The journalists whose investigations ignited the #MeToo movement — shaking workplaces and entire industries around the U.S. over the last year and heralding a new era in gender politics — received top honors at Monday's announcement of the Pulitzer Prizes.
Writers at the New York Times and New Yorker magazine shared the prestigious prize for public service for publishing bombshell investigations revealing mistreatment of women by Hollywood mogul Harvey Weinstein and other powerful men.
In the investigative reporting category, the Washington Post won for uncovering allegations that Alabama U.S. Senate candidate Roy Moore sexually mistreated teenage girls decades ago. The reporting, published during the campaign, was a decisive factor in Moore losing the once-safe Republican seat to a Democrat.
The winners of the Pulitzer Prizes — print journalism's highest honors — were announced at Columbia University in New York.
The awards come at a time when journalists' work have been under siege by an array of forces: social media platforms that draw away readers and help promulgate hoaxes; declining advertising revenues and private equity owners that slash reporting jobs; and a White House whose relationship with the press can be described only as adversarial.
In the national reporting category, the New York Times and the Washington Post shared an award for their dogged reporting into the connections between Russia and President Trump, with the publications one-upping each other with scoop after scoop — a newspaper war for the 21st century.
The Arizona Republic and the USA Today Network won the prize for explanatory reporting for scrutinizing the complications in Trump's plans for a wall on the U.S.-Mexico border, and the Cincinnati Enquirer won the local reporting prize for its coverage of the heroin epidemic.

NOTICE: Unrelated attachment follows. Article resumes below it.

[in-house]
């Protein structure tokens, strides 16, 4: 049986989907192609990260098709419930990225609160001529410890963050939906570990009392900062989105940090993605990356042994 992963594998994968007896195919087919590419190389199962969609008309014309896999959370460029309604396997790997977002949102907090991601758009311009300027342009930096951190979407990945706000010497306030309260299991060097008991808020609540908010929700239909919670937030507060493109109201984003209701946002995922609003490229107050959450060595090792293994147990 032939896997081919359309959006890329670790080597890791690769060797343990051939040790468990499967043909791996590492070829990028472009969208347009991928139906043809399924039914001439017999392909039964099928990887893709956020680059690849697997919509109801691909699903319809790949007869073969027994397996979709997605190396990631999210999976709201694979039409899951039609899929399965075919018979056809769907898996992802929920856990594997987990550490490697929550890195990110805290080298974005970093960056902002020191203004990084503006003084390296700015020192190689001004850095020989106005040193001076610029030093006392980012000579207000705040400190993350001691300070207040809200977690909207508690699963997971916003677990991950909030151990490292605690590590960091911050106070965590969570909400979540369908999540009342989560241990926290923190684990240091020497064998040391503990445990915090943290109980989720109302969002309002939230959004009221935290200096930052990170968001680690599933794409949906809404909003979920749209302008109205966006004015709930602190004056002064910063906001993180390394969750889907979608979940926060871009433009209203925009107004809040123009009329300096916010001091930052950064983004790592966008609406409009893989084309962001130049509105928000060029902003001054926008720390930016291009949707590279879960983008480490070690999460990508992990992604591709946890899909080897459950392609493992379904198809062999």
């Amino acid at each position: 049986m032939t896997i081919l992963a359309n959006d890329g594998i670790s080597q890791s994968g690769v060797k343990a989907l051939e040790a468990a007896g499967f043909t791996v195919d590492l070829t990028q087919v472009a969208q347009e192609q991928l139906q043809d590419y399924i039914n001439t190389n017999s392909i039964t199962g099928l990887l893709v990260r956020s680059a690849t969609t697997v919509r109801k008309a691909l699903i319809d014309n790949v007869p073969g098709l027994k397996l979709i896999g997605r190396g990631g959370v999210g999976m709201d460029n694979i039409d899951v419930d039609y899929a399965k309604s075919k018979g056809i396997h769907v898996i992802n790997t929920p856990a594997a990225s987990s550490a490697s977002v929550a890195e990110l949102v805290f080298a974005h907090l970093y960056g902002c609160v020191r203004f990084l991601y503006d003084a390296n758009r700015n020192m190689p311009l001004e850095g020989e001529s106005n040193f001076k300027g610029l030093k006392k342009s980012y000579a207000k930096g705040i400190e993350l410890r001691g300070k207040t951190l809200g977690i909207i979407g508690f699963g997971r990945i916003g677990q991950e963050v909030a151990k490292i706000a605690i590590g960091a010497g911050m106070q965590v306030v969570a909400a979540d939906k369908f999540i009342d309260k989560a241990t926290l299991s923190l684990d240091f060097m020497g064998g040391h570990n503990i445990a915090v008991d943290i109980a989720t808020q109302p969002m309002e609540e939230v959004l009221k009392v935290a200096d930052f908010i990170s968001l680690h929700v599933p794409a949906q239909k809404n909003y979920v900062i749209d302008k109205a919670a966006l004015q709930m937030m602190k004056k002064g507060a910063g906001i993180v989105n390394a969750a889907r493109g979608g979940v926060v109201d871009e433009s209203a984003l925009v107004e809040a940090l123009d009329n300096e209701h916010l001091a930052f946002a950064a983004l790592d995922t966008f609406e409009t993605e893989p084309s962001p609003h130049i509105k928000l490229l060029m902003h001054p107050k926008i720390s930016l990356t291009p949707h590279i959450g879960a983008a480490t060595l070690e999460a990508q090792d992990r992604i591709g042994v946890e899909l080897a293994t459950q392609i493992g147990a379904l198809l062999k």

For the third year in a row, a California newspaper collected the prize for breaking news as the Santa Rosa Press Democrat won for its coverage of last year's devastating wildfires in Sonoma County.
Last year, the East Bay Times won the award for its coverage of the deadly Ghost Ship fire at an Oakland warehouse. The Los Angeles Times won in 2016 for its coverage of the San Bernardino mass shooting.
Times columnist Steve Lopez was a finalist — for the third time in his career — in the commentary category, earning plaudits for his columns on the growing divide between California's haves and have-nots. This year's award was given to John Archibald of the Alabama Media Group.
Andie Dominick of the Des Moines Register won the award for editorial writing for commentary on Iowa's privatization of Medicaid, and New York magazine art critic Jerry Saltz won the award for criticism.
Reuters collected the award for international reporting for its coverage of Philippine President Rodrigo Duterte's deadly war on drugs. The wire service also collected the award for feature photography for its work documenting the plight of Rohingya refugees fleeing Myanmar.
Rachel Kaadzi Ghansah won the feature writing award for a GQ magazine profile of Charleston, S.C., gunman and white nationalist Dylann Roof. Ryan Kelly of the Daily Progress in Charlottesville, Va., won the breaking news photography award for a harrowing shot of a car driving into a crowd of anti-racism protesters during a white nationalist rally in that city last year.
In the editorial cartooning category, Jake Halpern and Michael Sloan won for a series about refugees in the New York Times.
6:28 p.m.: This article was updated with Times staff reporting.
1:03 p.m.: This article was updated with Los Angeles Times columnist Steve Lopez being named a finalist.